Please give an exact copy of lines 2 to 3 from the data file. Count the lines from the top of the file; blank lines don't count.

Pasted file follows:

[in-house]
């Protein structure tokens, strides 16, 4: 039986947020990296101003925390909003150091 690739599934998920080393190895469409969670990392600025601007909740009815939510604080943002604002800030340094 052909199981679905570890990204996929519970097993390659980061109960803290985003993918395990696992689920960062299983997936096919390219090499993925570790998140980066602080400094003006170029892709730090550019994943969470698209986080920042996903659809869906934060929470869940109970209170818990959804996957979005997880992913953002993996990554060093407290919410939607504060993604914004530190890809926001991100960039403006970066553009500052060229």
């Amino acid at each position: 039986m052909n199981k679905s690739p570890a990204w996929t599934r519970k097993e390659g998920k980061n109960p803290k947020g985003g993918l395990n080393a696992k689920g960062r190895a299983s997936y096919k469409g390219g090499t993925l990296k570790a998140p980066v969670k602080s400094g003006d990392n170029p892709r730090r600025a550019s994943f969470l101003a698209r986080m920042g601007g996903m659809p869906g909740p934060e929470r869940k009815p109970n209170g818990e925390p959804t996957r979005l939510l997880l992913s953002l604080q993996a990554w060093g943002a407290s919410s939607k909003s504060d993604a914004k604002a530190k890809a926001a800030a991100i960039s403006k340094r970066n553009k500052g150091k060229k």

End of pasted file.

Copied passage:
């Protein structure tokens, strides 16, 4: 039986947020990296101003925390909003150091 690739599934998920080393190895469409969670990392600025601007909740009815939510604080943002604002800030340094 052909199981679905570890990204996929519970097993390659980061109960803290985003993918395990696992689920960062299983997936096919390219090499993925570790998140980066602080400094003006170029892709730090550019994943969470698209986080920042996903659809869906934060929470869940109970209170818990959804996957979005997880992913953002993996990554060093407290919410939607504060993604914004530190890809926001991100960039403006970066553009500052060229």
């Amino acid at each position: 039986m052909n199981k679905s690739p570890a990204w996929t599934r519970k097993e390659g998920k980061n109960p803290k947020g985003g993918l395990n080393a696992k689920g960062r190895a299983s997936y096919k469409g390219g090499t993925l990296k570790a998140p980066v969670k602080s400094g003006d990392n170029p892709r730090r600025a550019s994943f969470l101003a698209r986080m920042g601007g996903m659809p869906g909740p934060e929470r869940k009815p109970n209170g818990e925390p959804t996957r979005l939510l997880l992913s953002l604080q993996a990554w060093g943002a407290s919410s939607k909003s504060d993604a914004k604002a530190k890809a926001a800030a991100i960039s403006k340094r970066n553009k500052g150091k060229k």